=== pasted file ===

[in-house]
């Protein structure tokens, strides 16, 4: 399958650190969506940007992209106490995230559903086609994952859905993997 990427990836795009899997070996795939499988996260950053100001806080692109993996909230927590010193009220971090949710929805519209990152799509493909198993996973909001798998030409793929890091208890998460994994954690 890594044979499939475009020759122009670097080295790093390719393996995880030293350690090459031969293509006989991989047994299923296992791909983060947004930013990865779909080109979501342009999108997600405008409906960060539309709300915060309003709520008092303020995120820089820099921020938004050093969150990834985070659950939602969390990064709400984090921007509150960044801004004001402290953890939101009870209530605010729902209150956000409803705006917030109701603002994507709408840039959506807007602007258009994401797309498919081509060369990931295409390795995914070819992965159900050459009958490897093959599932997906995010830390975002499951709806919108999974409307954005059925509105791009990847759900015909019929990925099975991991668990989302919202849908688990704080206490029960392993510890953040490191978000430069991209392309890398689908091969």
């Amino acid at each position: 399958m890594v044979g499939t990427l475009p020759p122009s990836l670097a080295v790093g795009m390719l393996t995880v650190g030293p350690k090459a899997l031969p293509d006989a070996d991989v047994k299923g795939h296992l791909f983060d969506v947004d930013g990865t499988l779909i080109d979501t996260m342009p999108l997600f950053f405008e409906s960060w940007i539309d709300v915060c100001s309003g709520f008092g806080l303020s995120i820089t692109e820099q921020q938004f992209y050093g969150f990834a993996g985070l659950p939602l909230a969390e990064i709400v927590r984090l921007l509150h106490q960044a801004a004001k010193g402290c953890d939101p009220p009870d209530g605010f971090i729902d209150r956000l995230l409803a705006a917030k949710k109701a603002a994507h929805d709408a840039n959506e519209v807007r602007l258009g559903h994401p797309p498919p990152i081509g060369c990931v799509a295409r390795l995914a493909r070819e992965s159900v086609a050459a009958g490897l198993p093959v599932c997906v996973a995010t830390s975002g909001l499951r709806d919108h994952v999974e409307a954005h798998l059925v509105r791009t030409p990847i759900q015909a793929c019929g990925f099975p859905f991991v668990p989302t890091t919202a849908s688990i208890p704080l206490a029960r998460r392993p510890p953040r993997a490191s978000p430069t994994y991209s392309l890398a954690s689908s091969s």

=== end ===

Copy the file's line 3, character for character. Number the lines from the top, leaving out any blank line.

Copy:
């Amino acid at each position: 399958m890594v044979g499939t990427l475009p020759p122009s990836l670097a080295v790093g795009m390719l393996t995880v650190g030293p350690k090459a899997l031969p293509d006989a070996d991989v047994k299923g795939h296992l791909f983060d969506v947004d930013g990865t499988l779909i080109d979501t996260m342009p999108l997600f950053f405008e409906s960060w940007i539309d709300v915060c100001s309003g709520f008092g806080l303020s995120i820089t692109e820099q921020q938004f992209y050093g969150f990834a993996g985070l659950p939602l909230a969390e990064i709400v927590r984090l921007l509150h106490q960044a801004a004001k010193g402290c953890d939101p009220p009870d209530g605010f971090i729902d209150r956000l995230l409803a705006a917030k949710k109701a603002a994507h929805d709408a840039n959506e519209v807007r602007l258009g559903h994401p797309p498919p990152i081509g060369c990931v799509a295409r390795l995914a493909r070819e992965s159900v086609a050459a009958g490897l198993p093959v599932c997906v996973a995010t830390s975002g909001l499951r709806d919108h994952v999974e409307a954005h798998l059925v509105r791009t030409p990847i759900q015909a793929c019929g990925f099975p859905f991991v668990p989302t890091t919202a849908s688990i208890p704080l206490a029960r998460r392993p510890p953040r993997a490191s978000p430069t994994y991209s392309l890398a954690s689908s091969s």